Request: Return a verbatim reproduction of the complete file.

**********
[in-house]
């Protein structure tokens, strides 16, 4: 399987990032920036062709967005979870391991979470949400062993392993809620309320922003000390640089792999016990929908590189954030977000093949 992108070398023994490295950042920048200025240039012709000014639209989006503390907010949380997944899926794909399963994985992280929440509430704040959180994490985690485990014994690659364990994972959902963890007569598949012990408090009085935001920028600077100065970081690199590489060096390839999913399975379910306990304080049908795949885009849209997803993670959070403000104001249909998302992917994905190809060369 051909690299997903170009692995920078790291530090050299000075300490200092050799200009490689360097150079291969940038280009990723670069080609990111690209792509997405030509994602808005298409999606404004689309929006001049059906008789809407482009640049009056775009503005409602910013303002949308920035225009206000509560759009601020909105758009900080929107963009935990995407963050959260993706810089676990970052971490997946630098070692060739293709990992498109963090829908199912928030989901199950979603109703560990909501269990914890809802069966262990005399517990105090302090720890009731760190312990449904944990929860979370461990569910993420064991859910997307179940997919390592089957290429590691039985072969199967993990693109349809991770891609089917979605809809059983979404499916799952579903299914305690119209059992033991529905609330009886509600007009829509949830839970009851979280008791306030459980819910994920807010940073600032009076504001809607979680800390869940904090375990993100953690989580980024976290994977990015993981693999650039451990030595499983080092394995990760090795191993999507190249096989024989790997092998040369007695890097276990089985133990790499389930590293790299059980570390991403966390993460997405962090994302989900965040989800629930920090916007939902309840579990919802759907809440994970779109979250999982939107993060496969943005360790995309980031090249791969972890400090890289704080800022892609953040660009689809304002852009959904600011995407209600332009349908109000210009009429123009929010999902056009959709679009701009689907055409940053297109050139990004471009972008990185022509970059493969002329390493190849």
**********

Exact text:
[in-house]
């Protein structure tokens, strides 16, 4: 399987990032920036062709967005979870391991979470949400062993392993809620309320922003000390640089792999016990929908590189954030977000093949 992108070398023994490295950042920048200025240039012709000014639209989006503390907010949380997944899926794909399963994985992280929440509430704040959180994490985690485990014994690659364990994972959902963890007569598949012990408090009085935001920028600077100065970081690199590489060096390839999913399975379910306990304080049908795949885009849209997803993670959070403000104001249909998302992917994905190809060369 051909690299997903170009692995920078790291530090050299000075300490200092050799200009490689360097150079291969940038280009990723670069080609990111690209792509997405030509994602808005298409999606404004689309929006001049059906008789809407482009640049009056775009503005409602910013303002949308920035225009206000509560759009601020909105758009900080929107963009935990995407963050959260993706810089676990970052971490997946630098070692060739293709990992498109963090829908199912928030989901199950979603109703560990909501269990914890809802069966262990005399517990105090302090720890009731760190312990449904944990929860979370461990569910993420064991859910997307179940997919390592089957290429590691039985072969199967993990693109349809991770891609089917979605809809059983979404499916799952579903299914305690119209059992033991529905609330009886509600007009829509949830839970009851979280008791306030459980819910994920807010940073600032009076504001809607979680800390869940904090375990993100953690989580980024976290994977990015993981693999650039451990030595499983080092394995990760090795191993999507190249096989024989790997092998040369007695890097276990089985133990790499389930590293790299059980570390991403966390993460997405962090994302989900965040989800629930920090916007939902309840579990919802759907809440994970779109979250999982939107993060496969943005360790995309980031090249791969972890400090890289704080800022892609953040660009689809304002852009959904600011995407209600332009349908109000210009009429123009929010999902056009959709679009701009689907055409940053297109050139990004471009972008990185022509970059493969002329390493190849």